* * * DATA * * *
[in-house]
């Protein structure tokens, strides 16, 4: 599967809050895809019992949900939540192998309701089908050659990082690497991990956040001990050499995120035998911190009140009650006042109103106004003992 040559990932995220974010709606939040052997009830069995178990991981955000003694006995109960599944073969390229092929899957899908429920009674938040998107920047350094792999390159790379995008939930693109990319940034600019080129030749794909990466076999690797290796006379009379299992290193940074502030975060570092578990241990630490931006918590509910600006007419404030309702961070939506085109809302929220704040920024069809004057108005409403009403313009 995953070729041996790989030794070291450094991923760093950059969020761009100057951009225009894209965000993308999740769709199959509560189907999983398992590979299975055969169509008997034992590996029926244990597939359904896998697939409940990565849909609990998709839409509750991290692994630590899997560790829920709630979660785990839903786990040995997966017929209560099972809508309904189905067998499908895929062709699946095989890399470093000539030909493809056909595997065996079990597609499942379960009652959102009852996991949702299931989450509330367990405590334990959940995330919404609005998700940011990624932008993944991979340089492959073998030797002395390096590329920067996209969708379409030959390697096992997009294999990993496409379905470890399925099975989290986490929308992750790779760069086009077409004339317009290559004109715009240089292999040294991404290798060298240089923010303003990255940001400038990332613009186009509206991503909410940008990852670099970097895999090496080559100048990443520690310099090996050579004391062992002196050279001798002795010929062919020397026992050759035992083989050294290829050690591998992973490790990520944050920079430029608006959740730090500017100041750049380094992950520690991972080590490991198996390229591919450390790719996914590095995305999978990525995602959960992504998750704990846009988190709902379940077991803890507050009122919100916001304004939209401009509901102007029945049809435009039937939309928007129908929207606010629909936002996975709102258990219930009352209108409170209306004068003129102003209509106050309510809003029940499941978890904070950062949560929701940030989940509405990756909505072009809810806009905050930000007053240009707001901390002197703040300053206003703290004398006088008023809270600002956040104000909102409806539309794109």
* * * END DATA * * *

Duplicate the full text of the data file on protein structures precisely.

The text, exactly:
[in-house]
């Protein structure tokens, strides 16, 4: 599967809050895809019992949900939540192998309701089908050659990082690497991990956040001990050499995120035998911190009140009650006042109103106004003992 040559990932995220974010709606939040052997009830069995178990991981955000003694006995109960599944073969390229092929899957899908429920009674938040998107920047350094792999390159790379995008939930693109990319940034600019080129030749794909990466076999690797290796006379009379299992290193940074502030975060570092578990241990630490931006918590509910600006007419404030309702961070939506085109809302929220704040920024069809004057108005409403009403313009 995953070729041996790989030794070291450094991923760093950059969020761009100057951009225009894209965000993308999740769709199959509560189907999983398992590979299975055969169509008997034992590996029926244990597939359904896998697939409940990565849909609990998709839409509750991290692994630590899997560790829920709630979660785990839903786990040995997966017929209560099972809508309904189905067998499908895929062709699946095989890399470093000539030909493809056909595997065996079990597609499942379960009652959102009852996991949702299931989450509330367990405590334990959940995330919404609005998700940011990624932008993944991979340089492959073998030797002395390096590329920067996209969708379409030959390697096992997009294999990993496409379905470890399925099975989290986490929308992750790779760069086009077409004339317009290559004109715009240089292999040294991404290798060298240089923010303003990255940001400038990332613009186009509206991503909410940008990852670099970097895999090496080559100048990443520690310099090996050579004391062992002196050279001798002795010929062919020397026992050759035992083989050294290829050690591998992973490790990520944050920079430029608006959740730090500017100041750049380094992950520690991972080590490991198996390229591919450390790719996914590095995305999978990525995602959960992504998750704990846009988190709902379940077991803890507050009122919100916001304004939209401009509901102007029945049809435009039937939309928007129908929207606010629909936002996975709102258990219930009352209108409170209306004068003129102003209509106050309510809003029940499941978890904070950062949560929701940030989940509405990756909505072009809810806009905050930000007053240009707001901390002197703040300053206003703290004398006088008023809270600002956040104000909102409806539309794109």